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Kat Von D Successfully Defends Copyright Infringement Action for her use of a Photo of Miles Davis


A federal jury found recently that a tattoo by famous tattoo artist Katherine von Drachenberg (known as Kat Von D), did not infringe the copyright of photographer, Jeffrey Sedlick. Sedlick took a famous photo of Miles Davis, and sued Kat Von D when she used the photograph as a reference for creating a tattoo and on her social media. She posted a photograph of the tattoo, alongside a drawing she created in preparation for the tattoo based on the photograph, to her Instagram page.

On January 26, 2024, the jury handed down its verdict and cleared Von D and her studio of all claims of copyright infringement. The tattoo was considered not substantially similar to the original photograph. As a result, the jury concluded that the tattoo and the social media posts depicting it were not infringing works. Additionally, Von D’s posts were also considered fair use because they were sufficiently transformative and lacked a commercial purpose.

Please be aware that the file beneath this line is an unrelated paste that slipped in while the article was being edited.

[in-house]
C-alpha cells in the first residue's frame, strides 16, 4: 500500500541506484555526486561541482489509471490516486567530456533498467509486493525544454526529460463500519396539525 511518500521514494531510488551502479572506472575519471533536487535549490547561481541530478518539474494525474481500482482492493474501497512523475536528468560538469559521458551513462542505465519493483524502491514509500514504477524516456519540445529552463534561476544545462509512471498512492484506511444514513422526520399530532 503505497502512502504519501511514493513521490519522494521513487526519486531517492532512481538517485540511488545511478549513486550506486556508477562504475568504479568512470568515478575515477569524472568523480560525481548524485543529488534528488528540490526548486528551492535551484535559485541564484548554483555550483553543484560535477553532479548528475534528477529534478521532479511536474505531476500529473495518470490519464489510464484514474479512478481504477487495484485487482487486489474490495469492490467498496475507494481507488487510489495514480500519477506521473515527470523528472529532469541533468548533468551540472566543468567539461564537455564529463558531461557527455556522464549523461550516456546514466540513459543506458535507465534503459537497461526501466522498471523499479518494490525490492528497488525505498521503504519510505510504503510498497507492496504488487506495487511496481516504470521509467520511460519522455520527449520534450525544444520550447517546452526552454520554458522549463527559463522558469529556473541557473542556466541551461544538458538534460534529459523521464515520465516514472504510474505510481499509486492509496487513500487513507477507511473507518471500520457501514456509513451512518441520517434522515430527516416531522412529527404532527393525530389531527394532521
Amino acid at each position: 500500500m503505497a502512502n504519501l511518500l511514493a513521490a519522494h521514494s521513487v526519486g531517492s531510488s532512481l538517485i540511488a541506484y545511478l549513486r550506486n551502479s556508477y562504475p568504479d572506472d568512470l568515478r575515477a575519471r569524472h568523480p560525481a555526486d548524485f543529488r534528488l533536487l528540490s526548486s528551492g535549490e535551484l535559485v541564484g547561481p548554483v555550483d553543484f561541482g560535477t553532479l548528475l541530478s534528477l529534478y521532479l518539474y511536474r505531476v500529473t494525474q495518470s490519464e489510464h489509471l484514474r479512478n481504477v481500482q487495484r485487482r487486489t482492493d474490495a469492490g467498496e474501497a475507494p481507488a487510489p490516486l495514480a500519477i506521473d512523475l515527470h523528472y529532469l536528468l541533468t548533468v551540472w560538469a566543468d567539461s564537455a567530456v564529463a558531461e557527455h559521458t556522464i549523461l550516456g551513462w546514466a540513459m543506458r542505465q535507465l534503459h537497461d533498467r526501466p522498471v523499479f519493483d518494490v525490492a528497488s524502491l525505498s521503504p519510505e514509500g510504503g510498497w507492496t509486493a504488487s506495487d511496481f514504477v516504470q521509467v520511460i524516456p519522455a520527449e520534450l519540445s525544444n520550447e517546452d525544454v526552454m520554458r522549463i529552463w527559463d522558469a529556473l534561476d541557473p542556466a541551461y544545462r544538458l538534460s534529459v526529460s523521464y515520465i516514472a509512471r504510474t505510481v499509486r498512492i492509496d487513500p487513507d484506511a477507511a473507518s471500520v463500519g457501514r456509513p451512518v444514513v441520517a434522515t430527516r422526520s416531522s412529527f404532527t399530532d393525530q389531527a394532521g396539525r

If Sedlick had won the case, tattoo artists would effectively have to ensure that reference photographs for their tattoos were either in the public domain, or the copyright holder otherwise granted permission for that use. This would substantially affect the tattoo industry, where using a reference photograph without license or permission from the original artist is standard practice.

The verdict for Von D supports the fair use defense for tattoo artists who use copyrighted works as reference images in creating tattoos. If Sedlick appeals the case, however, as his attorney has suggested interest in doing, a reversal by the court of appeals could have significant ramifications for the tattoo industry.